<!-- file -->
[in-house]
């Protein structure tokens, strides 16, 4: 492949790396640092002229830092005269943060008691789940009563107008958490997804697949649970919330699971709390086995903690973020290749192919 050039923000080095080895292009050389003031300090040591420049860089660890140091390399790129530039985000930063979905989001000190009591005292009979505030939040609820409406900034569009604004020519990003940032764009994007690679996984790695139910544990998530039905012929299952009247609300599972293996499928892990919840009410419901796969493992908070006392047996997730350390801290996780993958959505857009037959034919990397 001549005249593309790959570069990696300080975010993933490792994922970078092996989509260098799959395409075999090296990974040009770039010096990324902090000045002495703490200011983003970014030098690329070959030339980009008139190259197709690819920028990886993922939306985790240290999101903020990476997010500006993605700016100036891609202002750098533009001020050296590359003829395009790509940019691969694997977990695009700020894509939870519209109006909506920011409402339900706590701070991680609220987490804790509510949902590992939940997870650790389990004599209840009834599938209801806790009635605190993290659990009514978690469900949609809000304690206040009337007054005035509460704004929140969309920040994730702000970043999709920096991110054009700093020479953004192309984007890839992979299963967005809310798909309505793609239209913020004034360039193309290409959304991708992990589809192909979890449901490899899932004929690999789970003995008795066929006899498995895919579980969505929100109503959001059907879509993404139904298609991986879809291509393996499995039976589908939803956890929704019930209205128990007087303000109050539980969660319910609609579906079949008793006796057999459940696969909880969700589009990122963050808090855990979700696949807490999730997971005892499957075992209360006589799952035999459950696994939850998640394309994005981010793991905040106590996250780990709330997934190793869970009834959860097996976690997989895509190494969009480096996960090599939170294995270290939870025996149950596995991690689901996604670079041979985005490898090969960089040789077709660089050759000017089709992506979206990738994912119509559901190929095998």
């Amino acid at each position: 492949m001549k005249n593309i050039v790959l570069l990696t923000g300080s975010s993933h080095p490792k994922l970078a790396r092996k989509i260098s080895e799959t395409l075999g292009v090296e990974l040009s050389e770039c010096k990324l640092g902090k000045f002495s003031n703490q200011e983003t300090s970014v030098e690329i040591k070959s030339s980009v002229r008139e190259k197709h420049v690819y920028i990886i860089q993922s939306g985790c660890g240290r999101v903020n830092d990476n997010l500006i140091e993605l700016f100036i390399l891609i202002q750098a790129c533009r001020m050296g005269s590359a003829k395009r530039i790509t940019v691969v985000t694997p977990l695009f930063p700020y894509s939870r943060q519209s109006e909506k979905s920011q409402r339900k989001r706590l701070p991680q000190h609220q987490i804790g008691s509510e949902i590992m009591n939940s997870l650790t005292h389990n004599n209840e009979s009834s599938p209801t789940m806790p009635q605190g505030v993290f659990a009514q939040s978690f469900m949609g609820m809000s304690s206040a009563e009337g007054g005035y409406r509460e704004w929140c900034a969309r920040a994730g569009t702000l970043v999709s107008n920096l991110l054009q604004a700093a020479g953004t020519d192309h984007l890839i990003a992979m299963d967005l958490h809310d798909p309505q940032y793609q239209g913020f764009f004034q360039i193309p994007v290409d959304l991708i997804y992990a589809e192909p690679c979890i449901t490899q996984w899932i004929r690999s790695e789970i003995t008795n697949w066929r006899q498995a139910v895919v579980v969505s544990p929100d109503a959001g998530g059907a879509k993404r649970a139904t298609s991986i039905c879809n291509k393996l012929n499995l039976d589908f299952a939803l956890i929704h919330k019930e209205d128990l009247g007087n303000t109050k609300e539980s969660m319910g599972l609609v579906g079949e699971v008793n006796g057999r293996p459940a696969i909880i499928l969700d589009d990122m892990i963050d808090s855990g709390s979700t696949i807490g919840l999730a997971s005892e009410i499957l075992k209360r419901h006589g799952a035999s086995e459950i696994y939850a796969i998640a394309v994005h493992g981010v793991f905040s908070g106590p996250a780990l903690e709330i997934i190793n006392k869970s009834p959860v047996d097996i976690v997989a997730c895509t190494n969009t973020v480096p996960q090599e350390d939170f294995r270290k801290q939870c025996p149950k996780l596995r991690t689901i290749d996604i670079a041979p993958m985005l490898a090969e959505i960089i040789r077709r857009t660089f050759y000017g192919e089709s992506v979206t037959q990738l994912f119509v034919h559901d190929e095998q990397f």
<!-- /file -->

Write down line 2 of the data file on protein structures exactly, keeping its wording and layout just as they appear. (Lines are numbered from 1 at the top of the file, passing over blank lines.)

């Protein structure tokens, strides 16, 4: 492949790396640092002229830092005269943060008691789940009563107008958490997804697949649970919330699971709390086995903690973020290749192919 050039923000080095080895292009050389003031300090040591420049860089660890140091390399790129530039985000930063979905989001000190009591005292009979505030939040609820409406900034569009604004020519990003940032764009994007690679996984790695139910544990998530039905012929299952009247609300599972293996499928892990919840009410419901796969493992908070006392047996997730350390801290996780993958959505857009037959034919990397 001549005249593309790959570069990696300080975010993933490792994922970078092996989509260098799959395409075999090296990974040009770039010096990324902090000045002495703490200011983003970014030098690329070959030339980009008139190259197709690819920028990886993922939306985790240290999101903020990476997010500006993605700016100036891609202002750098533009001020050296590359003829395009790509940019691969694997977990695009700020894509939870519209109006909506920011409402339900706590701070991680609220987490804790509510949902590992939940997870650790389990004599209840009834599938209801806790009635605190993290659990009514978690469900949609809000304690206040009337007054005035509460704004929140969309920040994730702000970043999709920096991110054009700093020479953004192309984007890839992979299963967005809310798909309505793609239209913020004034360039193309290409959304991708992990589809192909979890449901490899899932004929690999789970003995008795066929006899498995895919579980969505929100109503959001059907879509993404139904298609991986879809291509393996499995039976589908939803956890929704019930209205128990007087303000109050539980969660319910609609579906079949008793006796057999459940696969909880969700589009990122963050808090855990979700696949807490999730997971005892499957075992209360006589799952035999459950696994939850998640394309994005981010793991905040106590996250780990709330997934190793869970009834959860097996976690997989895509190494969009480096996960090599939170294995270290939870025996149950596995991690689901996604670079041979985005490898090969960089040789077709660089050759000017089709992506979206990738994912119509559901190929095998």